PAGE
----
Boston taps new contractor for $2B Green Line light-rail extension
- The Massachusetts Bay Transportation Authority (MBTA) has selected a contractor for the reboot of the $2.2 billion Green Line light-rail extension in Boston, according to The Boston Globe.
- The MBTA picked GLX Constructors' $1.08 billion bid for the design-build phase of the project, which came in under the agency's revised budget of $1.3 billion. GLX said it would add back in pieces of the project — part of a bike lane, elevators, a maintenance facility — that were eliminated as part of the MBTA's cost-cutting efforts.
- The 4.7-mile Green Line extension is the biggest project in MBTA history and will add seven stations to the system between Cambridge, MA, and Medford, MA.
The Green Line project was in danger of being shelved at the end of 2015 after the MBTA fired all lead contractors and said the project would exceed the budget by $1 billion if allowed to move forward. The MBTA then went back to the drawing board and redesigned the project, reducing costs by $700 million in order to retain a $1 billion grant commitment from the Federal Transit Administration (FTA). The revamp of the project also included hiring a new manager, John Dalton, who has previous transit experience.
In an unfortunate twist for CH2M Hill, the MBTA canceled its $57 million management contract for the Green Line after Jacobs Engineering, which was also part of a joint venture bidding on the light-rail extension, purchased the company.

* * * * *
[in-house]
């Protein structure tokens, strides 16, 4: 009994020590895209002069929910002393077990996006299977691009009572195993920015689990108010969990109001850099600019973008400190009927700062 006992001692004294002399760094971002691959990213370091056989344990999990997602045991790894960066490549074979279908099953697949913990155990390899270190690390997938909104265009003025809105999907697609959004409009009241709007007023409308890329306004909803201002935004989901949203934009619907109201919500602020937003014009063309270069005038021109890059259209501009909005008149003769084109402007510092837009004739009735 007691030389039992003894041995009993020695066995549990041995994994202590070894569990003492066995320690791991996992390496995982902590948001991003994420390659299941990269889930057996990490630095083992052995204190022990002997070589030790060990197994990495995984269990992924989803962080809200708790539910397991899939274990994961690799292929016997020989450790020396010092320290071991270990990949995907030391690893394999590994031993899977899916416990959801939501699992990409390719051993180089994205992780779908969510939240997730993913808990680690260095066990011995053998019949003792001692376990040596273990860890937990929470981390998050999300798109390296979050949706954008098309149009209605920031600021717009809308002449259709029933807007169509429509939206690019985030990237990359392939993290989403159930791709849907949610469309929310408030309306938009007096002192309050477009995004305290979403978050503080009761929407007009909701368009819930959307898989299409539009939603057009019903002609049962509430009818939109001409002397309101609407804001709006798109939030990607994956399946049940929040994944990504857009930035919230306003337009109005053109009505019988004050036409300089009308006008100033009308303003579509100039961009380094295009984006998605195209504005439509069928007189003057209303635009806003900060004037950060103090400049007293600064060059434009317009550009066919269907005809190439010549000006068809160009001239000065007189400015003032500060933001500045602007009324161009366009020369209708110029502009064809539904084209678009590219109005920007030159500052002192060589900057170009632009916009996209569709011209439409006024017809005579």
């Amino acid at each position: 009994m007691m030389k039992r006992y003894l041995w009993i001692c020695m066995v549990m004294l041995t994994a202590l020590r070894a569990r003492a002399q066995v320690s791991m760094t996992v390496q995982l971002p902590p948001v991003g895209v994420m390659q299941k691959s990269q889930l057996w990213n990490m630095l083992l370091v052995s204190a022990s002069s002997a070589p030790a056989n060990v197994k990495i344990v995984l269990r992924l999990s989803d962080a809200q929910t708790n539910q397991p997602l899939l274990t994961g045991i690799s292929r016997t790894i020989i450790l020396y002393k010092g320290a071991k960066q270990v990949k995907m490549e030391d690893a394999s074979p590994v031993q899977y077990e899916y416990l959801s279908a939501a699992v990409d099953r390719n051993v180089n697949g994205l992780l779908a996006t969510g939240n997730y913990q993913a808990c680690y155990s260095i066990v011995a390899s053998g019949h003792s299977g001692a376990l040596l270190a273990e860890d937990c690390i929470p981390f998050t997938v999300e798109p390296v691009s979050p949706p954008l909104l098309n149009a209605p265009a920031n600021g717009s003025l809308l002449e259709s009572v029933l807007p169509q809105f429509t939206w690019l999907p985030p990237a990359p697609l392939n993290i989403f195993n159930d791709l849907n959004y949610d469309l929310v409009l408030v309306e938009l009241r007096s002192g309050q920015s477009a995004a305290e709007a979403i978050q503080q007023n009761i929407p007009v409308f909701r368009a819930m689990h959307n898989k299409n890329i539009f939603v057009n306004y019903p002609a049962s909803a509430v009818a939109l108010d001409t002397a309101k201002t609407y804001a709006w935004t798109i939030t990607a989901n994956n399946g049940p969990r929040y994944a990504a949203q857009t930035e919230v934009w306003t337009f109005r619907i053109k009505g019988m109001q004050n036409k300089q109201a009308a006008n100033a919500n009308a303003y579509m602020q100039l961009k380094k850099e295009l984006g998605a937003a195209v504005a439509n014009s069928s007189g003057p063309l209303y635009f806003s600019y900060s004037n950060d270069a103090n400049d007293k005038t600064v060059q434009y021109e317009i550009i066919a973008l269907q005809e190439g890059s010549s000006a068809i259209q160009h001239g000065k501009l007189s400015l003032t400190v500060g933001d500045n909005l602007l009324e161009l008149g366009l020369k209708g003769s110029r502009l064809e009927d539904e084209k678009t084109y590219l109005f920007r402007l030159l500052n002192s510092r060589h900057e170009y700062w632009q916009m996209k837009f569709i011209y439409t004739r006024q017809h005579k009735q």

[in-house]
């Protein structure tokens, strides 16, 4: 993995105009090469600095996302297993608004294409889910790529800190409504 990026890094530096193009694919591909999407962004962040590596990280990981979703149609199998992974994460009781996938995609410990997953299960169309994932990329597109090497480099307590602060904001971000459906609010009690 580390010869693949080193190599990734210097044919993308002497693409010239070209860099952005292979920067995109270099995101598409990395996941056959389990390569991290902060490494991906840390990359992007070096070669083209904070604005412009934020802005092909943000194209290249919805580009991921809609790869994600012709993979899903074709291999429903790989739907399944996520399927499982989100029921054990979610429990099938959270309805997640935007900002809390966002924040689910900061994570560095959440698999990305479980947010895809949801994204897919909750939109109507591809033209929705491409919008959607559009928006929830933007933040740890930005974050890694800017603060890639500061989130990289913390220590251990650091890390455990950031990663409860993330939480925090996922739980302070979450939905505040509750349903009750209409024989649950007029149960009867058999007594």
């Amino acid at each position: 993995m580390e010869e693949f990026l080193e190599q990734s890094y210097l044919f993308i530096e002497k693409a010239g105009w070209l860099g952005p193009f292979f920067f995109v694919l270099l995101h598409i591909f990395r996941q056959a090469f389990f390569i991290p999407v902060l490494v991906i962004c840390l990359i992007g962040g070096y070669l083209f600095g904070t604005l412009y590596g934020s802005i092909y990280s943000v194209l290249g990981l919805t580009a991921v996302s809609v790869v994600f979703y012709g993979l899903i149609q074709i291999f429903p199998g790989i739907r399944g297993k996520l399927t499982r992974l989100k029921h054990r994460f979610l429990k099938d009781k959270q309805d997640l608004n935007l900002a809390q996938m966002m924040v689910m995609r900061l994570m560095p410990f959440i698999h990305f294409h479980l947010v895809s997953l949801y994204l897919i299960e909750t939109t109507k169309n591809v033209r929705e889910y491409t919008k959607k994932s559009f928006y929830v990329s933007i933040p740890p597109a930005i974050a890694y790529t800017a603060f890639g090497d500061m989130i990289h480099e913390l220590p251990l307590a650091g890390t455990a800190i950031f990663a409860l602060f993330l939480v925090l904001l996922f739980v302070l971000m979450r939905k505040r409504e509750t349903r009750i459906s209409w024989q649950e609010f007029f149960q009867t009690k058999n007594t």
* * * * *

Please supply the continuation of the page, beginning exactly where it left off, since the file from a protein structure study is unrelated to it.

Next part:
The Metropolitan Council, which is the agency in charge of the $2 billion Minneapolis-area Southwest light rail project, hasn't redesigned the project but has reconfigured the bid package, according to the Star Tribune, after four bids submitted in September were too high. Proposals, according to the Southwest Journal, ranged from $796.5 million to $1.1 billion for the 14.5-mile project.
The next round of bids is due in January 2018, which translates to a construction start date somewhere in late 2018 and completion in 2021. The Metropolitan Council is also expected to delay its application for almost $930 million in FTA grants to the second quarter of 2018.
Supporters of the Southwest light-rail project had to work around state Republicans who voted to deny the extension of the funding necessary to secure a federal grant. The Council and neighboring counties, however, came up with the money on their own. In February, Republicans once again tries to scuttle the project by introducing a resolution that would have allowed them to ask the FTA to redirect the Southwest's money away from the light-rail and into state road and bridge projects instead.
The FTA said that grants like those for which the Southwest rail would apply could only be used for major capital projects.
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